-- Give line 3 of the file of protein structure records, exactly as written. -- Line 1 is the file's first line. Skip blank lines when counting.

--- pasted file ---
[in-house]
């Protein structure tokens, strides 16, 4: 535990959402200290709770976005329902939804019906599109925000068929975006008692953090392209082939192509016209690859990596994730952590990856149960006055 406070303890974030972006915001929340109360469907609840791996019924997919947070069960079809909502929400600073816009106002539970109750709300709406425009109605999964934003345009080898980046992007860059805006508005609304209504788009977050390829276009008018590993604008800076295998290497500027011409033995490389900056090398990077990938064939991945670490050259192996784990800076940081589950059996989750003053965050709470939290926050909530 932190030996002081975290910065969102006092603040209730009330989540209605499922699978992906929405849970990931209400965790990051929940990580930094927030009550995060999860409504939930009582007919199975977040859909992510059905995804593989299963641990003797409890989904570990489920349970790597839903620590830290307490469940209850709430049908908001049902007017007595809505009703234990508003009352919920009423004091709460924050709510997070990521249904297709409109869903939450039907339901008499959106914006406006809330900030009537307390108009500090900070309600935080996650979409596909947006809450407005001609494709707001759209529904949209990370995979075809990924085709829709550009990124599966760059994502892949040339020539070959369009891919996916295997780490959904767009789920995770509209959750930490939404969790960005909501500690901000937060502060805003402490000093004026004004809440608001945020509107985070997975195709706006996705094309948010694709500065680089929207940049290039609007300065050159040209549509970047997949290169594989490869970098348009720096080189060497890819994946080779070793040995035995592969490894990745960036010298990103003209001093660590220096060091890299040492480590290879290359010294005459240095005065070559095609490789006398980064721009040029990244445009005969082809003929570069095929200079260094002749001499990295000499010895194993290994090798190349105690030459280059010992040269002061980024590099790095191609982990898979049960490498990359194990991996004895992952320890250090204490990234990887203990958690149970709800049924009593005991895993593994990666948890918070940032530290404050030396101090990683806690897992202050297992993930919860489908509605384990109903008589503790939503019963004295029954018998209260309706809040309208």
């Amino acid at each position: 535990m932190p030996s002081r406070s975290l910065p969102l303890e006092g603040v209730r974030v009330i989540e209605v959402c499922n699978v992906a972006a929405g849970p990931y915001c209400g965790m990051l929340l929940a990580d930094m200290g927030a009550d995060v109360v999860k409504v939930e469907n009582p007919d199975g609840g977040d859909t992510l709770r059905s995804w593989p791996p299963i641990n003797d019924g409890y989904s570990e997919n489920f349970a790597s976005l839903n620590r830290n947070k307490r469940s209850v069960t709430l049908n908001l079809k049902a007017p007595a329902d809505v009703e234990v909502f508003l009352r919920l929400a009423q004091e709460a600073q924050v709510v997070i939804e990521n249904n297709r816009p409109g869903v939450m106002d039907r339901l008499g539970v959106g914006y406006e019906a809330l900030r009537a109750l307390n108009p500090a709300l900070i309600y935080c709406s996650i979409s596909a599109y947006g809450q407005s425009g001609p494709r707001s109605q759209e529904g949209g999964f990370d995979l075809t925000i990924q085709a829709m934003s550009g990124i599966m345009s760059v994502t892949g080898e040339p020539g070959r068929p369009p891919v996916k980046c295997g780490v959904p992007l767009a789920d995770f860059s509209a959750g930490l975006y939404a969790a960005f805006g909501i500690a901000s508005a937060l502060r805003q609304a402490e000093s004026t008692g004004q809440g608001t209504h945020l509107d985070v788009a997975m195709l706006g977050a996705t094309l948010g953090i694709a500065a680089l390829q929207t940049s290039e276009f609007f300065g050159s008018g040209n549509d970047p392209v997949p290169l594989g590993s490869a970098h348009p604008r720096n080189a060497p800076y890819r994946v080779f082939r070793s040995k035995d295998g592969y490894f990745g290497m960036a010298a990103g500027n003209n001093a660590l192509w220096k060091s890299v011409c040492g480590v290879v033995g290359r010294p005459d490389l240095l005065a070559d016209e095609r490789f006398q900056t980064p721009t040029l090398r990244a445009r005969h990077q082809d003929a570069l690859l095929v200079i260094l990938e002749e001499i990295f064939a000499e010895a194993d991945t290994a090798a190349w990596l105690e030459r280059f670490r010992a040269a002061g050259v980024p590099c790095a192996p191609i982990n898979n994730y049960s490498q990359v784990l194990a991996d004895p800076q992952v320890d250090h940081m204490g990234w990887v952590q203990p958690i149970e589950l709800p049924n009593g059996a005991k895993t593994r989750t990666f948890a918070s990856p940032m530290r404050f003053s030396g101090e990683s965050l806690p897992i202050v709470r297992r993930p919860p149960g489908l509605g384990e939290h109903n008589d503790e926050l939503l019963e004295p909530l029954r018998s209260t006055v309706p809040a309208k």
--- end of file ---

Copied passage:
């Amino acid at each position: 535990m932190p030996s002081r406070s975290l910065p969102l303890e006092g603040v209730r974030v009330i989540e209605v959402c499922n699978v992906a972006a929405g849970p990931y915001c209400g965790m990051l929340l929940a990580d930094m200290g927030a009550d995060v109360v999860k409504v939930e469907n009582p007919d199975g609840g977040d859909t992510l709770r059905s995804w593989p791996p299963i641990n003797d019924g409890y989904s570990e997919n489920f349970a790597s976005l839903n620590r830290n947070k307490r469940s209850v069960t709430l049908n908001l079809k049902a007017p007595a329902d809505v009703e234990v909502f508003l009352r919920l929400a009423q004091e709460a600073q924050v709510v997070i939804e990521n249904n297709r816009p409109g869903v939450m106002d039907r339901l008499g539970v959106g914006y406006e019906a809330l900030r009537a109750l307390n108009p500090a709300l900070i309600y935080c709406s996650i979409s596909a599109y947006g809450q407005s425009g001609p494709r707001s109605q759209e529904g949209g999964f990370d995979l075809t925000i990924q085709a829709m934003s550009g990124i599966m345009s760059v994502t892949g080898e040339p020539g070959r068929p369009p891919v996916k980046c295997g780490v959904p992007l767009a789920d995770f860059s509209a959750g930490l975006y939404a969790a960005f805006g909501i500690a901000s508005a937060l502060r805003q609304a402490e000093s004026t008692g004004q809440g608001t209504h945020l509107d985070v788009a997975m195709l706006g977050a996705t094309l948010g953090i694709a500065a680089l390829q929207t940049s290039e276009f609007f300065g050159s008018g040209n549509d970047p392209v997949p290169l594989g590993s490869a970098h348009p604008r720096n080189a060497p800076y890819r994946v080779f082939r070793s040995k035995d295998g592969y490894f990745g290497m960036a010298a990103g500027n003209n001093a660590l192509w220096k060091s890299v011409c040492g480590v290879v033995g290359r010294p005459d490389l240095l005065a070559d016209e095609r490789f006398q900056t980064p721009t040029l090398r990244a445009r005969h990077q082809d003929a570069l690859l095929v200079i260094l990938e002749e001499i990295f064939a000499e010895a194993d991945t290994a090798a190349w990596l105690e030459r280059f670490r010992a040269a002061g050259v980024p590099c790095a192996p191609i982990n898979n994730y049960s490498q990359v784990l194990a991996d004895p800076q992952v320890d250090h940081m204490g990234w990887v952590q203990p958690i149970e589950l709800p049924n009593g059996a005991k895993t593994r989750t990666f948890a918070s990856p940032m530290r404050f003053s030396g101090e990683s965050l806690p897992i202050v709470r297992r993930p919860p149960g489908l509605g384990e939290h109903n008589d503790e926050l939503l019963e004295p909530l029954r018998s209260t006055v309706p809040a309208k």